# Universal coefficient theorem

In algebraic topology, universal coefficient theorems establish relationships between homology and cohomology theories. For instance, the integral homology theory of a topological space X, and its homology with coefficients in any abelian group A are related as follows: the integral homology groups

Hi(X; Z)

completely determine the groups

Hi(X; A)

Here Hi might be the simplicial homology or more general singular homology theory: the result itself is a pure piece of homological algebra about chain complexes of free abelian groups. The form of the result is that other coefficients A may be used, at the cost of using a Tor functor.

For example it is common to take A to be Z/2Z, so that coefficients are modulo 2. This becomes straightforward in the absence of 2-torsion in the homology. Quite generally, the result indicates the relationship that holds between the Betti numbers bi of X and the Betti numbers bi,F with coefficients in a field F. These can differ, but only when the characteristic of F is a prime number p for which there is some p-torsion in the homology.

## Statement of the homology case

Consider the tensor product of modules Hi(X; Z) ⊗ A. The theorem states there is a short exact sequence

$0\to H_{i}(X;\mathbf {Z} )\otimes A\,{\overset {\mu }{\to }}\,H_{i}(X;A)\to \operatorname {Tor} _{1}(H_{i-1}(X;\mathbf {Z} ),A)\to 0.$ Furthermore, this sequence splits, though not naturally. Here μ is a map induced by the bilinear map Hi(X; Z) × AHi(X; A).

If the coefficient ring A is Z/pZ, this is a special case of the Bockstein spectral sequence.

## Universal coefficient theorem for cohomology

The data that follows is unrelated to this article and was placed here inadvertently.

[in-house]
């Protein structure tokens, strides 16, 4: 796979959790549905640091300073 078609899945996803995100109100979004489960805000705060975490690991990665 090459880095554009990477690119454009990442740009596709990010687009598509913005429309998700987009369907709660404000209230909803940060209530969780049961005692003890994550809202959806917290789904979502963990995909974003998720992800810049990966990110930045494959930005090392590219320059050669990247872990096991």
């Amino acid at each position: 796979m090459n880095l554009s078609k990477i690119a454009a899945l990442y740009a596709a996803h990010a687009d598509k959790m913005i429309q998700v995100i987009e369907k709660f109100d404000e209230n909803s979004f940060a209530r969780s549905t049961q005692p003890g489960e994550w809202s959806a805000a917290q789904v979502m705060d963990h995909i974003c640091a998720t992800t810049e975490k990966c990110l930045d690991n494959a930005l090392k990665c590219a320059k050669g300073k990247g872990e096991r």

Let G be a module over a principal ideal domain R (e.g., Z or a field.)

There is also a universal coefficient theorem for cohomology involving the Ext functor, which asserts that there is a natural short exact sequence

$0\to \operatorname {Ext} _{R}^{1}(\operatorname {H} _{i-1}(X;R),G)\to H^{i}(X;G)\,{\overset {h}{\to }}\,\operatorname {Hom} _{R}(H_{i}(X;R),G)\to 0.$ As in the homology case, the sequence splits, though not naturally.

In fact, suppose

$H_{i}(X;G)=\ker \partial _{i}\otimes G/\operatorname {im} \partial _{i+1}\otimes G$ and define:

$H^{*}(X;G)=\ker(\operatorname {Hom} (\partial ,G))/\operatorname {im} (\operatorname {Hom} (\partial ,G)).$ Then h above is the canonical map:

$h([f])([x])=f(x).$ An alternative point-of-view can be based on representing cohomology via Eilenberg–MacLane space where the map h takes a homotopy class of maps from X to K(G, i) to the corresponding homomorphism induced in homology. Thus, the Eilenberg–MacLane space is a weak right adjoint to the homology functor.

## Example: mod 2 cohomology of the real projective space

Let X = Pn(R), the real projective space. We compute the singular cohomology of X with coefficients in R = Z/2Z.

Knowing that the integer homology is given by:

$H_{i}(X;\mathbf {Z} )={\begin{cases}\mathbf {Z} &i=0{\text{ or }}i=n{\text{ odd,}}\\\mathbf {Z} /2\mathbf {Z} &0 We have Ext(R, R) = R, Ext(Z, R) = 0, so that the above exact sequences yield

$\forall i=0,\ldots ,n:\qquad \ H^{i}(X;R)=R.$ In fact the total cohomology ring structure is

$H^{*}(X;R)=R[w]/\left\langle w^{n+1}\right\rangle .$ ## Corollaries

A special case of the theorem is computing integral cohomology. For a finite CW complex X, Hi(X; Z) is finitely generated, and so we have the following decomposition.

$H_{i}(X;\mathbf {Z} )\cong \mathbf {Z} ^{\beta _{i}(X)}\oplus T_{i},$ where βi(X) are the Betti numbers of X and $T_{i}$ is the torsion part of $H_{i}$ . One may check that

$\operatorname {Hom} (H_{i}(X),\mathbf {Z} )\cong \operatorname {Hom} (\mathbf {Z} ^{\beta _{i}(X)},\mathbf {Z} )\oplus \operatorname {Hom} (T_{i},\mathbf {Z} )\cong \mathbf {Z} ^{\beta _{i}(X)},$ and

$\operatorname {Ext} (H_{i}(X),\mathbf {Z} )\cong \operatorname {Ext} (\mathbf {Z} ^{\beta _{i}(X)},\mathbf {Z} )\oplus \operatorname {Ext} (T_{i},\mathbf {Z} )\cong T_{i}.$ This gives the following statement for integral cohomology:

$H^{i}(X;\mathbf {Z} )\cong \mathbf {Z} ^{\beta _{i}(X)}\oplus T_{i-1}.$ For X an orientable, closed, and connected n-manifold, this corollary coupled with Poincaré duality gives that βi(X) = βni(X).